Norfolk election hopefuls reveal issues on the doorstep

A voter places their vote in the ballot box. Photo credit: Rui Vieira/PA Wire

A voter places their vote in the ballot box. Photo credit: Rui Vieira/PA Wire - Credit: PA

The shoes have been worn down, dogs have been, in most cases, avoided and the leaflets have been shoved through the doors. The work of the candidates hoping to earn enough votes to be elected as Norfolk county councillors is almost done.

The shoes have been worn down, dogs have been, in most cases, avoided and the leaflets have been shoved through the doors. The work of the candidates hoping to earn enough votes to be elected as Norfolk county councillors is almost done.

Norfolk goes to the polls tomorrow to pick 84 county councillors, and on Friday the candidates and the electorate will discover the winners and losers.

The current political make-up of Norfolk County Council is: Conserv-ative 58, Liberal Democrat 9, Green 6, Labour 5, UKIP 1, Independent Liberal Democrat 1, Independent 1, Non-aligned 1, with two vacancies.

We asked some candidates how they feel campaigning has gone.


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Mike Knights, independent candidate for Gayton and Nar Valley, said: 'I think for a huge number of people a big issue is trust.

'People are fed up and don't trust politicians. People have got no confidence in County Hall, but I hope after these elections we can get a more representative and balanced system of running the council with co-operation rather than being at loggerheads.'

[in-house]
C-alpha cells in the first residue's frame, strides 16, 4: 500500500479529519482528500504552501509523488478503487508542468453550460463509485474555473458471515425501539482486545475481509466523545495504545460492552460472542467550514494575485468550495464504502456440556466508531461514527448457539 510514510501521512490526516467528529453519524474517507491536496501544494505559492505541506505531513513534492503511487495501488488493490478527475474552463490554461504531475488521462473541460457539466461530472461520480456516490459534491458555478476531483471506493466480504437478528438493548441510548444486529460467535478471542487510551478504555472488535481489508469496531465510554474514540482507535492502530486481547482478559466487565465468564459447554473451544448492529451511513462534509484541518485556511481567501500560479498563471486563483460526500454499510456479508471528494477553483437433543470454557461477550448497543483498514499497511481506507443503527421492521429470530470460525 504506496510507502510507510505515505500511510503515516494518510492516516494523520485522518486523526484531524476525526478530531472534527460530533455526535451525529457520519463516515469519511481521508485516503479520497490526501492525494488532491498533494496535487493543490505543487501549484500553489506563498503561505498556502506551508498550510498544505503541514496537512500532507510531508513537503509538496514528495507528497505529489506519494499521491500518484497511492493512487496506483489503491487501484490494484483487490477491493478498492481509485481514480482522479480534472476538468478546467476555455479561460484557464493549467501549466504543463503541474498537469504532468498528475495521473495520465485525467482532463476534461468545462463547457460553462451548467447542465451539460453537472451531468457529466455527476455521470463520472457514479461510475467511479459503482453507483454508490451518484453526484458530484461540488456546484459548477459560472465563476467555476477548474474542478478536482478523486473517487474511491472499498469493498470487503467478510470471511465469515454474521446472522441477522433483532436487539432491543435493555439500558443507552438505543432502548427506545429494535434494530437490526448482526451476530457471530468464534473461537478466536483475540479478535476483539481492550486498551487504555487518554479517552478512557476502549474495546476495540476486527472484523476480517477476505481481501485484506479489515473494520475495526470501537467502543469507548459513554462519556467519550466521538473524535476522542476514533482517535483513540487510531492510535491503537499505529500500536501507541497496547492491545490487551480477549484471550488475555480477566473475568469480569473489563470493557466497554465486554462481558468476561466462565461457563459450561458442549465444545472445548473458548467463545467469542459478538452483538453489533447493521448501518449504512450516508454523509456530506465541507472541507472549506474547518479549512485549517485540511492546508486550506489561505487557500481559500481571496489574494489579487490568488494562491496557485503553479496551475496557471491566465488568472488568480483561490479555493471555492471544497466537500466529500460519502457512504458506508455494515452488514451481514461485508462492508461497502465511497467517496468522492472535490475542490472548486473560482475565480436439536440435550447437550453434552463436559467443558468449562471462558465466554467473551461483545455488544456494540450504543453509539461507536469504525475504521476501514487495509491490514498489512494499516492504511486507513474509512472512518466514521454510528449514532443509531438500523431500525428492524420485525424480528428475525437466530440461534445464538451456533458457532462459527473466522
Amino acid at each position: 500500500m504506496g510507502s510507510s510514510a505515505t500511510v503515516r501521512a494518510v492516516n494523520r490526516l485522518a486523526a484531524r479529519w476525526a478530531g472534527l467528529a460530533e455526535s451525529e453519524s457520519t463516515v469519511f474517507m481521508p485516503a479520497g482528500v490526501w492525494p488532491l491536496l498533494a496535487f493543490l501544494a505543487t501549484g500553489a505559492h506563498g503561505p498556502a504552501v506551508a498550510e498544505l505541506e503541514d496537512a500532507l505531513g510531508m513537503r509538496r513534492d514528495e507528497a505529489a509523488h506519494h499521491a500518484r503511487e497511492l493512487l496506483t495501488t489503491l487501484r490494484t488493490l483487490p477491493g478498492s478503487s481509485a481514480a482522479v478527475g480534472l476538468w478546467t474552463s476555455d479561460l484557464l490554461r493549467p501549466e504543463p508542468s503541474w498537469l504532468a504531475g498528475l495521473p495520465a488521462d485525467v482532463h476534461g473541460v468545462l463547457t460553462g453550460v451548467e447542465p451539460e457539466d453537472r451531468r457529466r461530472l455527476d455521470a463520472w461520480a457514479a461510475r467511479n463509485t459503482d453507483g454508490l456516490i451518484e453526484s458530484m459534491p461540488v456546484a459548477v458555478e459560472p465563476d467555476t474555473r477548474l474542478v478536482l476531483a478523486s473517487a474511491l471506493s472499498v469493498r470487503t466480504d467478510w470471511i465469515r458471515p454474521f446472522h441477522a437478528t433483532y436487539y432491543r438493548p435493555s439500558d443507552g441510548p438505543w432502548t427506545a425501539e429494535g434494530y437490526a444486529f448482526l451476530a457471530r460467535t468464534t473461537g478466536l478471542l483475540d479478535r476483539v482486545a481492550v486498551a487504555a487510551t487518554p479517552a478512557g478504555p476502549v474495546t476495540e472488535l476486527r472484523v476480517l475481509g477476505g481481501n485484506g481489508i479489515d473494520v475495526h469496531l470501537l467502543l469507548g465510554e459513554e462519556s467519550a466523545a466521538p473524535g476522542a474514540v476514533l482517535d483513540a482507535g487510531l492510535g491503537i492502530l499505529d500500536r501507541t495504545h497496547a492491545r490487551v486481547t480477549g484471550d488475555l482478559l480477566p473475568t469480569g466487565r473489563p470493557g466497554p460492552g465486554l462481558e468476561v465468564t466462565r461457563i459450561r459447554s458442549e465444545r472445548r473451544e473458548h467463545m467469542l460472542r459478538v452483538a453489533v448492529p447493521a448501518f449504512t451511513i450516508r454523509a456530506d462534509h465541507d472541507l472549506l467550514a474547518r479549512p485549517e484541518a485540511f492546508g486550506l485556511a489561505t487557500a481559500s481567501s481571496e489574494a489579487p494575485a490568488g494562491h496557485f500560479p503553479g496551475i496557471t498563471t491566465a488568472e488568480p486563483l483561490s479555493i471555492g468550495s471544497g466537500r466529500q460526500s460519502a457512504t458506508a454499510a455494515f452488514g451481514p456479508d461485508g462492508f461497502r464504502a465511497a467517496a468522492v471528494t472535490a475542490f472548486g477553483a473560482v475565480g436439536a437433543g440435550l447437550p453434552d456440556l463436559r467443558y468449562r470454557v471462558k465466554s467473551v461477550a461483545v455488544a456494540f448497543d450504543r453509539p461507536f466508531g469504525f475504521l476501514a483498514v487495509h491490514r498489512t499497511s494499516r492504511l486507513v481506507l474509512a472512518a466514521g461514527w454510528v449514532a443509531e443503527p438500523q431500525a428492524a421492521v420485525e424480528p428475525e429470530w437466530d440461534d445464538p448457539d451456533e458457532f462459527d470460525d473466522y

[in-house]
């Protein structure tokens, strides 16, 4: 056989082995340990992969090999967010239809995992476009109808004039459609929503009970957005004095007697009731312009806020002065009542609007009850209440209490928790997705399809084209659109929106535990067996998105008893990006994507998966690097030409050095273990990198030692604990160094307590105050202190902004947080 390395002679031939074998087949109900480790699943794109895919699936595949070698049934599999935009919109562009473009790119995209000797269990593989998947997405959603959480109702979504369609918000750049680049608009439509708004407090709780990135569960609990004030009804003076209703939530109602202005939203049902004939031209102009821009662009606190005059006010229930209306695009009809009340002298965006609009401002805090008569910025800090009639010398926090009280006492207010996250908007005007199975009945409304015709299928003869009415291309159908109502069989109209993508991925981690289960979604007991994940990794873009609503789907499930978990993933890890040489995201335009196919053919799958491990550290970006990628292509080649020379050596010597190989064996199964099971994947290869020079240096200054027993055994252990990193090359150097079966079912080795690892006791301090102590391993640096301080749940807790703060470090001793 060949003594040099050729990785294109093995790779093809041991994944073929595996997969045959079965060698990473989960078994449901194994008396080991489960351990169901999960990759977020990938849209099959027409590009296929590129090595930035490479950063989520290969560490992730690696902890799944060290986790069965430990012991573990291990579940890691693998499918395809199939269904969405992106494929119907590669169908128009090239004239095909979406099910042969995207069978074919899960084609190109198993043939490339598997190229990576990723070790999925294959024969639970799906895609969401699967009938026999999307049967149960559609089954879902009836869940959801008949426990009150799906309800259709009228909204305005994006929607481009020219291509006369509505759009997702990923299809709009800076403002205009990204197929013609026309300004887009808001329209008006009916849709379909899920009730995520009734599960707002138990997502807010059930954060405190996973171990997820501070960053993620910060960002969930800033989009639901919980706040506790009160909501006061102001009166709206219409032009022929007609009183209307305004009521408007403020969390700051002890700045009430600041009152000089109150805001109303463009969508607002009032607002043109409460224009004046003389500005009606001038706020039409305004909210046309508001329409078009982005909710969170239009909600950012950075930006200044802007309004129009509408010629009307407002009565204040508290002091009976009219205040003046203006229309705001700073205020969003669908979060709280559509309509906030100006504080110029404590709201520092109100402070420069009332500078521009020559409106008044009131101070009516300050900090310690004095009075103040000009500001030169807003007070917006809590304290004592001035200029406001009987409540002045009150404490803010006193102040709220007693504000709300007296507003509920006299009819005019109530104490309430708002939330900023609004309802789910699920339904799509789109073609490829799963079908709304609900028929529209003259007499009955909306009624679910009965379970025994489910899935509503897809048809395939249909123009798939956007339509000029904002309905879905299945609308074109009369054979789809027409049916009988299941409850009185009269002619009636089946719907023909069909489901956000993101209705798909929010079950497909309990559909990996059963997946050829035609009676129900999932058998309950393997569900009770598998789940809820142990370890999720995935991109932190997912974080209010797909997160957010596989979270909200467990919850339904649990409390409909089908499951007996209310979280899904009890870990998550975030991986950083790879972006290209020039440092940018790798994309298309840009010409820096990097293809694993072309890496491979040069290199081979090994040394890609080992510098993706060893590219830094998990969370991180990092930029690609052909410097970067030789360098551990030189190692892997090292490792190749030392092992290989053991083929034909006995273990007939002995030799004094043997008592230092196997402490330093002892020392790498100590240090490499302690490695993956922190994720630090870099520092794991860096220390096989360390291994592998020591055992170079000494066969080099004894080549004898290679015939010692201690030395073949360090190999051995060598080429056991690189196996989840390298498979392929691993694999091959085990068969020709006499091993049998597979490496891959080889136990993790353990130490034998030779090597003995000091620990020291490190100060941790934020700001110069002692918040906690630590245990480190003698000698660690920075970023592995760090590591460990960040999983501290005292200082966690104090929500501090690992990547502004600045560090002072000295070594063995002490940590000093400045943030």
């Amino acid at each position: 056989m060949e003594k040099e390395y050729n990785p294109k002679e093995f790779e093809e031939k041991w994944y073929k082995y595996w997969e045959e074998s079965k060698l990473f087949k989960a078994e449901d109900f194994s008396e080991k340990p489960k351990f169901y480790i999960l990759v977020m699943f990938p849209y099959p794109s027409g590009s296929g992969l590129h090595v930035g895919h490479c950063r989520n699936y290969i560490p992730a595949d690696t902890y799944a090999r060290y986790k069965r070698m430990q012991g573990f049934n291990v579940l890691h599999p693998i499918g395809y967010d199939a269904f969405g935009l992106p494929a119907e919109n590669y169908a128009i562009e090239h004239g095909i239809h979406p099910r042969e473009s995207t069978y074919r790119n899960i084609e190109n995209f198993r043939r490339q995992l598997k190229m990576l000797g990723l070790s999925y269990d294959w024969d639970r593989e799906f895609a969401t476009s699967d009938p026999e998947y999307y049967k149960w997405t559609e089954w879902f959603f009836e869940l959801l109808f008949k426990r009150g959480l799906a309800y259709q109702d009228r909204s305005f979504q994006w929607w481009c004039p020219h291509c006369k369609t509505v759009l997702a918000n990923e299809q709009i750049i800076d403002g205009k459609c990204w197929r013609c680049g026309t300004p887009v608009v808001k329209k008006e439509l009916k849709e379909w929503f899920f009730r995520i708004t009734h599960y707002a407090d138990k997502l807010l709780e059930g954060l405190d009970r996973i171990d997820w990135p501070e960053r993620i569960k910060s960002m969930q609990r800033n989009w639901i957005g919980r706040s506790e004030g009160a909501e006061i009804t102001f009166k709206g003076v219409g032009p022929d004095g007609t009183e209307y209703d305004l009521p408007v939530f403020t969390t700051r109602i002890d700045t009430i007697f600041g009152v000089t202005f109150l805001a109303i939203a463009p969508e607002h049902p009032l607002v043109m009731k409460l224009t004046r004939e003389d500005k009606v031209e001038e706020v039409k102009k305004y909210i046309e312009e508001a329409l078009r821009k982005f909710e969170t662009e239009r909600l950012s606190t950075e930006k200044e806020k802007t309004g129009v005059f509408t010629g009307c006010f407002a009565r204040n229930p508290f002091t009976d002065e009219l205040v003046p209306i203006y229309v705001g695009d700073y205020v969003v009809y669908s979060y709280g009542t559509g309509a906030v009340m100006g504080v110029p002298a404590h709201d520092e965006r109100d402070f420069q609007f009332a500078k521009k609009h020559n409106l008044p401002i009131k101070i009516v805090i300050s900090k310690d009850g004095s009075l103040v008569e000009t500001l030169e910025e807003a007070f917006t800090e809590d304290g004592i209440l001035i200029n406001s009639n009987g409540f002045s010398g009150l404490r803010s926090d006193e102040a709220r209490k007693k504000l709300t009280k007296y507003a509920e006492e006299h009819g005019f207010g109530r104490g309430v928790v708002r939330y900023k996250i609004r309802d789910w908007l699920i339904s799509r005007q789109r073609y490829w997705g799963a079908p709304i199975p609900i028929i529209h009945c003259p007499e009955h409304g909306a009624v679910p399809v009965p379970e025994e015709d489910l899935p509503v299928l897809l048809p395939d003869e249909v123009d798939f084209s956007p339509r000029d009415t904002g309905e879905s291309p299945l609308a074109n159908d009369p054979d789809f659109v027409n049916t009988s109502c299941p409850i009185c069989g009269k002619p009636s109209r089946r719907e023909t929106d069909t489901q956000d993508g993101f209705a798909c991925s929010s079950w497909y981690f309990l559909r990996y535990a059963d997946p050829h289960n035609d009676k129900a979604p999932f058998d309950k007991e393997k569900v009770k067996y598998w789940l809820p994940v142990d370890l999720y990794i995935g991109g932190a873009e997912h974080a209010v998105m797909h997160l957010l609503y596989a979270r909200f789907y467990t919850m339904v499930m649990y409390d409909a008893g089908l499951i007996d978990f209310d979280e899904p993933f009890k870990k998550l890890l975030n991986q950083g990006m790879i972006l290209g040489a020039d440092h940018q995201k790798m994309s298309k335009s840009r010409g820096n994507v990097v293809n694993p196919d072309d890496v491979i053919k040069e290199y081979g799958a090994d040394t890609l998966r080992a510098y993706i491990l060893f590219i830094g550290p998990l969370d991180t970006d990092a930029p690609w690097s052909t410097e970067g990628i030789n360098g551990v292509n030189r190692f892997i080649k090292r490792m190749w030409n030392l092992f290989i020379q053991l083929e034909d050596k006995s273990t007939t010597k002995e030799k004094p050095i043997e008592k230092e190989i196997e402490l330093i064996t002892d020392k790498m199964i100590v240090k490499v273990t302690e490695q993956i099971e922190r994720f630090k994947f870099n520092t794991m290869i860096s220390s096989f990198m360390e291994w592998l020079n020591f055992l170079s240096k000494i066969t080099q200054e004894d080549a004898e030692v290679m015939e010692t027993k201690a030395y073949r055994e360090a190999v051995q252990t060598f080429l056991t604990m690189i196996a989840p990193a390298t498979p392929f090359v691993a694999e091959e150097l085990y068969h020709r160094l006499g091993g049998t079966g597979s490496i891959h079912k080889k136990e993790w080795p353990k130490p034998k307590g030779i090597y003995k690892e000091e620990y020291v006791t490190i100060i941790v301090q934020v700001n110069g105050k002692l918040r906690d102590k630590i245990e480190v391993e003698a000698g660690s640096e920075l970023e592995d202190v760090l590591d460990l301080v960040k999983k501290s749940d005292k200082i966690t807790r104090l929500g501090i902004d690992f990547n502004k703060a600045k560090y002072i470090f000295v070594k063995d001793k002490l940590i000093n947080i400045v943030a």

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Tim East, Liberal Democrat candidate for Costessey, said he was not a fan of local elections being fought over national issues.

He said: 'What residents are concerned about is whether the streetlight outside their house works or whether there are pot-holes in their road.'

Cliff Jordan, Conservative candid-ate for Yare and All Saints, said: 'I always take elections seriously because the electorate are not idiots. I've tried to get round as many people as I can, but there's 10,000 of them, so it's not possible. But I think there is going to be a high turnout.'

Andrew Boswell, Green Party candidate in Norwich's Nelson ward, said there was a lot of anger about the 'bedroom tax'.

He said: 'We are getting a pretty good response and people are very positive about the Green Party's policies and what we have been doing, particularly our pressure to bring services back in-house.

'There's also concern about the bedroom tax and people are keen, whether its national or at county level, to see the Conservatives out.'

Trevor Wainwright, Labour candidate in Breydon, said concerns about social care change and the bedroom tax were among the most common expressed.

He said: 'From door knocking we know that people who have always voted Labour will still vote Labour, but we've also picked up a few Liberal Democrats. But it's difficult to know what impact UKIP will have.'

Rex Parkinson-Hare, UKIP candidate in Yarmouth Nelson and Southtown, said his party had received a 'positive response' while knocking on doors.

He said: 'We came close in the borough council elections. People are definitely joining the party, which is good, so we are hopeful.'

For a full list of all the candidates who are standing, visit www.edp24.co.uk/news/county-council-elections-2013

dan.grimmer@archant.co.uk

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